Suffering bodies: an exploration of the missing link between the body and self-identity in the dying process
Hilario, Ana Patricia
Health and Social Care, Royal Holloway-University of London CIES-ISCTE Portugal, http://www.cies.iscte.pt/en/investigadores/ficha.jsp?pkid=256&a=-2014553570&subarea=licenciados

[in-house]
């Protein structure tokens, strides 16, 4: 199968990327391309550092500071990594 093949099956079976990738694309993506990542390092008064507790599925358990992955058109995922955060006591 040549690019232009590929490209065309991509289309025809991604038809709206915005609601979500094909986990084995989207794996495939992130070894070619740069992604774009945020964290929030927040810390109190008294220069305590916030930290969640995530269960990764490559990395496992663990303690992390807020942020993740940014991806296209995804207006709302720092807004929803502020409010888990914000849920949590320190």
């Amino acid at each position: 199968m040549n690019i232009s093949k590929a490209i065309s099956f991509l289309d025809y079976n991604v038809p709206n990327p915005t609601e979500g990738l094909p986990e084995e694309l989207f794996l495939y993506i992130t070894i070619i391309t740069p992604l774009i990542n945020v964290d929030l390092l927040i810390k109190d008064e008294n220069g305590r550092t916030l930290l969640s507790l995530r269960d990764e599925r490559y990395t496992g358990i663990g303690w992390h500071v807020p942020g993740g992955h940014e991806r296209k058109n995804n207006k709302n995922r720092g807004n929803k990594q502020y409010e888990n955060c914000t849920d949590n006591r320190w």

In this paper I propose to discuss the extent to which the decrease of the body?s ability to act as the agent of one?s embodied actions leads to the disintegration of self-identity. The relation between body and self-identity appear to be problematic for chronically ill patients especially for those who are nearing death since they tend to suffer lastly bodily losses. The comprehension of how the lack of corporeal capacity of self-containment affects patients? self-identity involves an understanding of the meaning attributed to these bodily experiences and the social context in which they occur. The literature (e.g. Armstrong-Coster, 2004; Charmaz, 1995; Lawton, 2000) suggests that patients are confronted with a loss of self and social identity when their bodily boundedness and integrity became impossible to restore. By examining central themes of reference, arguments and examples of how the process of change and loss is experience by chronically ill patients over their dying process I intend to explore the ways in which the deterioration of the physical body and lack of self-containment leads to a loss of personhood and social identity or what one may call a form of social death.